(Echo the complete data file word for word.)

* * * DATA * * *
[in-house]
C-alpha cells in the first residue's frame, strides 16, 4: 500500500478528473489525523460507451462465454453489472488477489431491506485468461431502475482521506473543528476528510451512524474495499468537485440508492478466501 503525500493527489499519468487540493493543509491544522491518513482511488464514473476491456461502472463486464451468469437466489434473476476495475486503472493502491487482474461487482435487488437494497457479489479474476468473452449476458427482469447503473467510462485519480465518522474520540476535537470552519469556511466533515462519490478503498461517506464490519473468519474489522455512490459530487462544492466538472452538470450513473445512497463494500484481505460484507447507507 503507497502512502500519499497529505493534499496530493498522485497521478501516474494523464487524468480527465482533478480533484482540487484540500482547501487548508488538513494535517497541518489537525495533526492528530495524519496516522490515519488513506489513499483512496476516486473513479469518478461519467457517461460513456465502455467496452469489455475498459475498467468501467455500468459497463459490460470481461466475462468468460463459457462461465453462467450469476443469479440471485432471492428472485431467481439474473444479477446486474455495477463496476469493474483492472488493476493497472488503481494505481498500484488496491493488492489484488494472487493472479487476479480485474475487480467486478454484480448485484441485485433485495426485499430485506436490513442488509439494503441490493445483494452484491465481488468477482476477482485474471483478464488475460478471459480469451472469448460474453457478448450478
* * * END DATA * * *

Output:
[in-house]
C-alpha cells in the first residue's frame, strides 16, 4: 500500500478528473489525523460507451462465454453489472488477489431491506485468461431502475482521506473543528476528510451512524474495499468537485440508492478466501 503525500493527489499519468487540493493543509491544522491518513482511488464514473476491456461502472463486464451468469437466489434473476476495475486503472493502491487482474461487482435487488437494497457479489479474476468473452449476458427482469447503473467510462485519480465518522474520540476535537470552519469556511466533515462519490478503498461517506464490519473468519474489522455512490459530487462544492466538472452538470450513473445512497463494500484481505460484507447507507 503507497502512502500519499497529505493534499496530493498522485497521478501516474494523464487524468480527465482533478480533484482540487484540500482547501487548508488538513494535517497541518489537525495533526492528530495524519496516522490515519488513506489513499483512496476516486473513479469518478461519467457517461460513456465502455467496452469489455475498459475498467468501467455500468459497463459490460470481461466475462468468460463459457462461465453462467450469476443469479440471485432471492428472485431467481439474473444479477446486474455495477463496476469493474483492472488493476493497472488503481494505481498500484488496491493488492489484488494472487493472479487476479480485474475487480467486478454484480448485484441485485433485495426485499430485506436490513442488509439494503441490493445483494452484491465481488468477482476477482485474471483478464488475460478471459480469451472469448460474453457478448450478